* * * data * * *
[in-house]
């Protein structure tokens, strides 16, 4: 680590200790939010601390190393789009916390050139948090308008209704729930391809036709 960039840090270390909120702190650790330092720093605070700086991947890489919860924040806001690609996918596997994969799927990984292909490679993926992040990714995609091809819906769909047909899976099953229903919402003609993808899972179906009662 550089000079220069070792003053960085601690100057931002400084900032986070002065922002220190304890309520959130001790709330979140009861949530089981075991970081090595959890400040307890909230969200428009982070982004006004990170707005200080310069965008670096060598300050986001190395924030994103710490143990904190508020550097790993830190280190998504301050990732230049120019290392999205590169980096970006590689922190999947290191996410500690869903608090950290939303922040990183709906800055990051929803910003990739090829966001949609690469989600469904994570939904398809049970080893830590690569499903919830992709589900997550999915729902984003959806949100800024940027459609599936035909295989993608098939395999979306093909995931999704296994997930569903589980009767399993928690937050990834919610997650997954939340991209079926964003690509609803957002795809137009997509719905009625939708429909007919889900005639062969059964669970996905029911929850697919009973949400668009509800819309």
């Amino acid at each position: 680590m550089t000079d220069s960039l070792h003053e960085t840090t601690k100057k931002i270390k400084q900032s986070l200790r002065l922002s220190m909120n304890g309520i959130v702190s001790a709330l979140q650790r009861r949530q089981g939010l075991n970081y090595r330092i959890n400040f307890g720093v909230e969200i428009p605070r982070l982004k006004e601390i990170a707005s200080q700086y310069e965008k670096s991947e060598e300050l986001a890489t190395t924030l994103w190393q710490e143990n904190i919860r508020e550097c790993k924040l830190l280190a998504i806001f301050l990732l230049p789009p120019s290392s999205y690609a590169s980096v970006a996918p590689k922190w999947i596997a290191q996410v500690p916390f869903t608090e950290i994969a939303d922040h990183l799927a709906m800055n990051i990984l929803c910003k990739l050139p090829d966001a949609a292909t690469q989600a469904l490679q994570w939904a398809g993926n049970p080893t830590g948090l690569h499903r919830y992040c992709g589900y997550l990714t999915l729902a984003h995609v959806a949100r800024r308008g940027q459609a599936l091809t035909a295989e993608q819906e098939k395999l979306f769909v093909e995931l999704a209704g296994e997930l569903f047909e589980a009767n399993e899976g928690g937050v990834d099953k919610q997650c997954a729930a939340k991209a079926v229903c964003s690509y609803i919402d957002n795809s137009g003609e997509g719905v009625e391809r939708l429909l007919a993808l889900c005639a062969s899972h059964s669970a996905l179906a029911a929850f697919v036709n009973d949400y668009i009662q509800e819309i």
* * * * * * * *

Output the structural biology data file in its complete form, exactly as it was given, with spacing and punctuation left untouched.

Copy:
[in-house]
């Protein structure tokens, strides 16, 4: 680590200790939010601390190393789009916390050139948090308008209704729930391809036709 960039840090270390909120702190650790330092720093605070700086991947890489919860924040806001690609996918596997994969799927990984292909490679993926992040990714995609091809819906769909047909899976099953229903919402003609993808899972179906009662 550089000079220069070792003053960085601690100057931002400084900032986070002065922002220190304890309520959130001790709330979140009861949530089981075991970081090595959890400040307890909230969200428009982070982004006004990170707005200080310069965008670096060598300050986001190395924030994103710490143990904190508020550097790993830190280190998504301050990732230049120019290392999205590169980096970006590689922190999947290191996410500690869903608090950290939303922040990183709906800055990051929803910003990739090829966001949609690469989600469904994570939904398809049970080893830590690569499903919830992709589900997550999915729902984003959806949100800024940027459609599936035909295989993608098939395999979306093909995931999704296994997930569903589980009767399993928690937050990834919610997650997954939340991209079926964003690509609803957002795809137009997509719905009625939708429909007919889900005639062969059964669970996905029911929850697919009973949400668009509800819309």
């Amino acid at each position: 680590m550089t000079d220069s960039l070792h003053e960085t840090t601690k100057k931002i270390k400084q900032s986070l200790r002065l922002s220190m909120n304890g309520i959130v702190s001790a709330l979140q650790r009861r949530q089981g939010l075991n970081y090595r330092i959890n400040f307890g720093v909230e969200i428009p605070r982070l982004k006004e601390i990170a707005s200080q700086y310069e965008k670096s991947e060598e300050l986001a890489t190395t924030l994103w190393q710490e143990n904190i919860r508020e550097c790993k924040l830190l280190a998504i806001f301050l990732l230049p789009p120019s290392s999205y690609a590169s980096v970006a996918p590689k922190w999947i596997a290191q996410v500690p916390f869903t608090e950290i994969a939303d922040h990183l799927a709906m800055n990051i990984l929803c910003k990739l050139p090829d966001a949609a292909t690469q989600a469904l490679q994570w939904a398809g993926n049970p080893t830590g948090l690569h499903r919830y992040c992709g589900y997550l990714t999915l729902a984003h995609v959806a949100r800024r308008g940027q459609a599936l091809t035909a295989e993608q819906e098939k395999l979306f769909v093909e995931l999704a209704g296994e997930l569903f047909e589980a009767n399993e899976g928690g937050v990834d099953k919610q997650c997954a729930a939340k991209a079926v229903c964003s690509y609803i919402d957002n795809s137009g003609e997509g719905v009625e391809r939708l429909l007919a993808l889900c005639a062969s899972h059964s669970a996905l179906a029911a929850f697919v036709n009973d949400y668009i009662q509800e819309i």